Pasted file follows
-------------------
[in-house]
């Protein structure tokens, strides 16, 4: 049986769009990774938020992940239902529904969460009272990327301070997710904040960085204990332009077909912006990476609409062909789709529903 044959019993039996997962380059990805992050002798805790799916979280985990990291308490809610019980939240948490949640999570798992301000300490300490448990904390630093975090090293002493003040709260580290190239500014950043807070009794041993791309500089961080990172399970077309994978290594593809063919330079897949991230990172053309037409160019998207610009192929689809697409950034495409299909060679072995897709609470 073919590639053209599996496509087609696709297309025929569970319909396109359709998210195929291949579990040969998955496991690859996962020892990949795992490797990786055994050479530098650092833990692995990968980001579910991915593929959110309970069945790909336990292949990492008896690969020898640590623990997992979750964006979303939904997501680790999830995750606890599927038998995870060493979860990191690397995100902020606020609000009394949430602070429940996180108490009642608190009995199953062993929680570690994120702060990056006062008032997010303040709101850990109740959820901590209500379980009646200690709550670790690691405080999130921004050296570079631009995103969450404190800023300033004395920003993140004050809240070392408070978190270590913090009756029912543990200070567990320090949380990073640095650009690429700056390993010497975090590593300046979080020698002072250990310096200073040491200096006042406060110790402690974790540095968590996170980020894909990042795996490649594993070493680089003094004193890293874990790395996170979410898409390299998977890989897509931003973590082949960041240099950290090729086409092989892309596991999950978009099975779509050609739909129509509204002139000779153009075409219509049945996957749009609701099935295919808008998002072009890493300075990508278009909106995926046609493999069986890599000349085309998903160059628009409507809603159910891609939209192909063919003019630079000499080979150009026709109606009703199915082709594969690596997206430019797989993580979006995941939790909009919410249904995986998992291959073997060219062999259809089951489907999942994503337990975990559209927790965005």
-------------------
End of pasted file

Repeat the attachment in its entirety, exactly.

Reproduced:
[in-house]
């Protein structure tokens, strides 16, 4: 049986769009990774938020992940239902529904969460009272990327301070997710904040960085204990332009077909912006990476609409062909789709529903 044959019993039996997962380059990805992050002798805790799916979280985990990291308490809610019980939240948490949640999570798992301000300490300490448990904390630093975090090293002493003040709260580290190239500014950043807070009794041993791309500089961080990172399970077309994978290594593809063919330079897949991230990172053309037409160019998207610009192929689809697409950034495409299909060679072995897709609470 073919590639053209599996496509087609696709297309025929569970319909396109359709998210195929291949579990040969998955496991690859996962020892990949795992490797990786055994050479530098650092833990692995990968980001579910991915593929959110309970069945790909336990292949990492008896690969020898640590623990997992979750964006979303939904997501680790999830995750606890599927038998995870060493979860990191690397995100902020606020609000009394949430602070429940996180108490009642608190009995199953062993929680570690994120702060990056006062008032997010303040709101850990109740959820901590209500379980009646200690709550670790690691405080999130921004050296570079631009995103969450404190800023300033004395920003993140004050809240070392408070978190270590913090009756029912543990200070567990320090949380990073640095650009690429700056390993010497975090590593300046979080020698002072250990310096200073040491200096006042406060110790402690974790540095968590996170980020894909990042795996490649594993070493680089003094004193890293874990790395996170979410898409390299998977890989897509931003973590082949960041240099950290090729086409092989892309596991999950978009099975779509050609739909129509509204002139000779153009075409219509049945996957749009609701099935295919808008998002072009890493300075990508278009909106995926046609493999069986890599000349085309998903160059628009409507809603159910891609939209192909063919003019630079000499080979150009026709109606009703199915082709594969690596997206430019797989993580979006995941939790909009919410249904995986998992291959073997060219062999259809089951489907999942994503337990975990559209927790965005």